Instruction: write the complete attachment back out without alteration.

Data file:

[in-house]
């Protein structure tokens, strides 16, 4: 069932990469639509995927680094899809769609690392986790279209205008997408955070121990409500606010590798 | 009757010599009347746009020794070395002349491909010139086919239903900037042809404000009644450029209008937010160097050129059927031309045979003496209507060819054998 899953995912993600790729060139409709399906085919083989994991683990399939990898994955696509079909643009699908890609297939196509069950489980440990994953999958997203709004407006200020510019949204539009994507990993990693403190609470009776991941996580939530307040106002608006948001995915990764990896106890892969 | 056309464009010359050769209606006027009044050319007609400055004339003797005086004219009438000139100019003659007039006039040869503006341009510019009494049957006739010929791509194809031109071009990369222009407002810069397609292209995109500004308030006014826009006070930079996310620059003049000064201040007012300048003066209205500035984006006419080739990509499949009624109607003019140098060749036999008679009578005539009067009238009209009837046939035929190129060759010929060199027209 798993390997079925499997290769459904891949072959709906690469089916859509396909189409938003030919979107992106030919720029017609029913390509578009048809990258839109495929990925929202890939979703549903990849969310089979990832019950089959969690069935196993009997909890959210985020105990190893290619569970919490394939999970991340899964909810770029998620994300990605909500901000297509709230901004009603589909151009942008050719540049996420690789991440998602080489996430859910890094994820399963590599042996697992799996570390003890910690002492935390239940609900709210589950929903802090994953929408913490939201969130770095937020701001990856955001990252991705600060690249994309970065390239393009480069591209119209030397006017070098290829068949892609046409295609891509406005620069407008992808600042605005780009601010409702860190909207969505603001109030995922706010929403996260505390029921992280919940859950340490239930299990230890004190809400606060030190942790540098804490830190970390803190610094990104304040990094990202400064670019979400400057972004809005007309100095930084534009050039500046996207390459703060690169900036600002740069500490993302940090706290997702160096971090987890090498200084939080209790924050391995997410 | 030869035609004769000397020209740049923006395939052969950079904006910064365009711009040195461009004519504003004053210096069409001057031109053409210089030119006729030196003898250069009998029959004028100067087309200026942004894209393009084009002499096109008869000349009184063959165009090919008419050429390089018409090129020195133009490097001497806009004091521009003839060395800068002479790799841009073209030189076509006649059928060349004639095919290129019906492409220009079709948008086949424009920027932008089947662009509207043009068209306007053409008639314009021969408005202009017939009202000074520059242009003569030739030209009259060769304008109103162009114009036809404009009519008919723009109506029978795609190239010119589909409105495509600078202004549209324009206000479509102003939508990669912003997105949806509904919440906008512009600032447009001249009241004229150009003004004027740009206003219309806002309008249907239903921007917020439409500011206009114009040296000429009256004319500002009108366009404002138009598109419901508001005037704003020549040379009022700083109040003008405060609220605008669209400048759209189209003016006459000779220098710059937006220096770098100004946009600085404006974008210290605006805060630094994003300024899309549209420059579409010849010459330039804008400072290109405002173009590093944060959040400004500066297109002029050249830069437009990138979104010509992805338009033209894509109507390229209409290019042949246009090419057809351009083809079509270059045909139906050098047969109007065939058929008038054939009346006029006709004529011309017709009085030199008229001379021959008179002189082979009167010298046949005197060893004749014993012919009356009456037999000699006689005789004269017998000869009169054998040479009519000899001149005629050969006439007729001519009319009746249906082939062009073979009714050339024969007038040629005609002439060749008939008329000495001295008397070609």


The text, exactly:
[in-house]
């Protein structure tokens, strides 16, 4: 069932990469639509995927680094899809769609690392986790279209205008997408955070121990409500606010590798 | 009757010599009347746009020794070395002349491909010139086919239903900037042809404000009644450029209008937010160097050129059927031309045979003496209507060819054998 899953995912993600790729060139409709399906085919083989994991683990399939990898994955696509079909643009699908890609297939196509069950489980440990994953999958997203709004407006200020510019949204539009994507990993990693403190609470009776991941996580939530307040106002608006948001995915990764990896106890892969 | 056309464009010359050769209606006027009044050319007609400055004339003797005086004219009438000139100019003659007039006039040869503006341009510019009494049957006739010929791509194809031109071009990369222009407002810069397609292209995109500004308030006014826009006070930079996310620059003049000064201040007012300048003066209205500035984006006419080739990509499949009624109607003019140098060749036999008679009578005539009067009238009209009837046939035929190129060759010929060199027209 798993390997079925499997290769459904891949072959709906690469089916859509396909189409938003030919979107992106030919720029017609029913390509578009048809990258839109495929990925929202890939979703549903990849969310089979990832019950089959969690069935196993009997909890959210985020105990190893290619569970919490394939999970991340899964909810770029998620994300990605909500901000297509709230901004009603589909151009942008050719540049996420690789991440998602080489996430859910890094994820399963590599042996697992799996570390003890910690002492935390239940609900709210589950929903802090994953929408913490939201969130770095937020701001990856955001990252991705600060690249994309970065390239393009480069591209119209030397006017070098290829068949892609046409295609891509406005620069407008992808600042605005780009601010409702860190909207969505603001109030995922706010929403996260505390029921992280919940859950340490239930299990230890004190809400606060030190942790540098804490830190970390803190610094990104304040990094990202400064670019979400400057972004809005007309100095930084534009050039500046996207390459703060690169900036600002740069500490993302940090706290997702160096971090987890090498200084939080209790924050391995997410 | 030869035609004769000397020209740049923006395939052969950079904006910064365009711009040195461009004519504003004053210096069409001057031109053409210089030119006729030196003898250069009998029959004028100067087309200026942004894209393009084009002499096109008869000349009184063959165009090919008419050429390089018409090129020195133009490097001497806009004091521009003839060395800068002479790799841009073209030189076509006649059928060349004639095919290129019906492409220009079709948008086949424009920027932008089947662009509207043009068209306007053409008639314009021969408005202009017939009202000074520059242009003569030739030209009259060769304008109103162009114009036809404009009519008919723009109506029978795609190239010119589909409105495509600078202004549209324009206000479509102003939508990669912003997105949806509904919440906008512009600032447009001249009241004229150009003004004027740009206003219309806002309008249907239903921007917020439409500011206009114009040296000429009256004319500002009108366009404002138009598109419901508001005037704003020549040379009022700083109040003008405060609220605008669209400048759209189209003016006459000779220098710059937006220096770098100004946009600085404006974008210290605006805060630094994003300024899309549209420059579409010849010459330039804008400072290109405002173009590093944060959040400004500066297109002029050249830069437009990138979104010509992805338009033209894509109507390229209409290019042949246009090419057809351009083809079509270059045909139906050098047969109007065939058929008038054939009346006029006709004529011309017709009085030199008229001379021959008179002189082979009167010298046949005197060893004749014993012919009356009456037999000699006689005789004269017998000869009169054998040479009519000899001149005629050969006439007729001519009319009746249906082939062009073979009714050339024969007038040629005609002439060749008939008329000495001295008397070609």